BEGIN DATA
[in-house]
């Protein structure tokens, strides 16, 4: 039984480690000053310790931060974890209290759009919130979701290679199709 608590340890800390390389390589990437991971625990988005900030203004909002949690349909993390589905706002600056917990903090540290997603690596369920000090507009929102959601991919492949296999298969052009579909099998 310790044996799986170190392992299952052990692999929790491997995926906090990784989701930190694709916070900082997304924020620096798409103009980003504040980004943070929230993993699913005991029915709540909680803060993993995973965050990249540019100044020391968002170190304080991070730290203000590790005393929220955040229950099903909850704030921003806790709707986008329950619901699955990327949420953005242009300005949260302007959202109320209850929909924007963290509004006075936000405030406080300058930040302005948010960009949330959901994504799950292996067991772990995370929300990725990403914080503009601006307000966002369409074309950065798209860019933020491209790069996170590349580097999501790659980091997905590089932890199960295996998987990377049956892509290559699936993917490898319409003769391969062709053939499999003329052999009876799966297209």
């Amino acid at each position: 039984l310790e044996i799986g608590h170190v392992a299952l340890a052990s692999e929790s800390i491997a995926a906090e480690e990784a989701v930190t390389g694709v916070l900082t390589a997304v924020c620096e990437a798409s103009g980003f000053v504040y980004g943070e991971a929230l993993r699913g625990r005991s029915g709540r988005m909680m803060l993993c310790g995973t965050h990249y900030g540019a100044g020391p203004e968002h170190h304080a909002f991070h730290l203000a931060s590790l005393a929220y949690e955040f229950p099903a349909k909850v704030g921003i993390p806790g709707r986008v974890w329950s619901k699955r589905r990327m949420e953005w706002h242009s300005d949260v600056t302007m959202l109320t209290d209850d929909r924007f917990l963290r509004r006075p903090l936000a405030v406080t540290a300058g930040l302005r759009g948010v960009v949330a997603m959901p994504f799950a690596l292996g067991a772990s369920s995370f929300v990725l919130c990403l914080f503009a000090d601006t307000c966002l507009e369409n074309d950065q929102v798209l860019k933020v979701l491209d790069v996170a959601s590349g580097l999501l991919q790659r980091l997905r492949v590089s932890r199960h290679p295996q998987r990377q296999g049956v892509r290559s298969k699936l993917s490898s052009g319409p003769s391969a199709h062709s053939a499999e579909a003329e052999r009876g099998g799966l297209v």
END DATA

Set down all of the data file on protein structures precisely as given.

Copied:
[in-house]
């Protein structure tokens, strides 16, 4: 039984480690000053310790931060974890209290759009919130979701290679199709 608590340890800390390389390589990437991971625990988005900030203004909002949690349909993390589905706002600056917990903090540290997603690596369920000090507009929102959601991919492949296999298969052009579909099998 310790044996799986170190392992299952052990692999929790491997995926906090990784989701930190694709916070900082997304924020620096798409103009980003504040980004943070929230993993699913005991029915709540909680803060993993995973965050990249540019100044020391968002170190304080991070730290203000590790005393929220955040229950099903909850704030921003806790709707986008329950619901699955990327949420953005242009300005949260302007959202109320209850929909924007963290509004006075936000405030406080300058930040302005948010960009949330959901994504799950292996067991772990995370929300990725990403914080503009601006307000966002369409074309950065798209860019933020491209790069996170590349580097999501790659980091997905590089932890199960295996998987990377049956892509290559699936993917490898319409003769391969062709053939499999003329052999009876799966297209």
């Amino acid at each position: 039984l310790e044996i799986g608590h170190v392992a299952l340890a052990s692999e929790s800390i491997a995926a906090e480690e990784a989701v930190t390389g694709v916070l900082t390589a997304v924020c620096e990437a798409s103009g980003f000053v504040y980004g943070e991971a929230l993993r699913g625990r005991s029915g709540r988005m909680m803060l993993c310790g995973t965050h990249y900030g540019a100044g020391p203004e968002h170190h304080a909002f991070h730290l203000a931060s590790l005393a929220y949690e955040f229950p099903a349909k909850v704030g921003i993390p806790g709707r986008v974890w329950s619901k699955r589905r990327m949420e953005w706002h242009s300005d949260v600056t302007m959202l109320t209290d209850d929909r924007f917990l963290r509004r006075p903090l936000a405030v406080t540290a300058g930040l302005r759009g948010v960009v949330a997603m959901p994504f799950a690596l292996g067991a772990s369920s995370f929300v990725l919130c990403l914080f503009a000090d601006t307000c966002l507009e369409n074309d950065q929102v798209l860019k933020v979701l491209d790069v996170a959601s590349g580097l999501l991919q790659r980091l997905r492949v590089s932890r199960h290679p295996q998987r990377q296999g049956v892509r290559s298969k699936l993917s490898s052009g319409p003769s391969a199709h062709s053939a499999e579909a003329e052999r009876g099998g799966l297209v």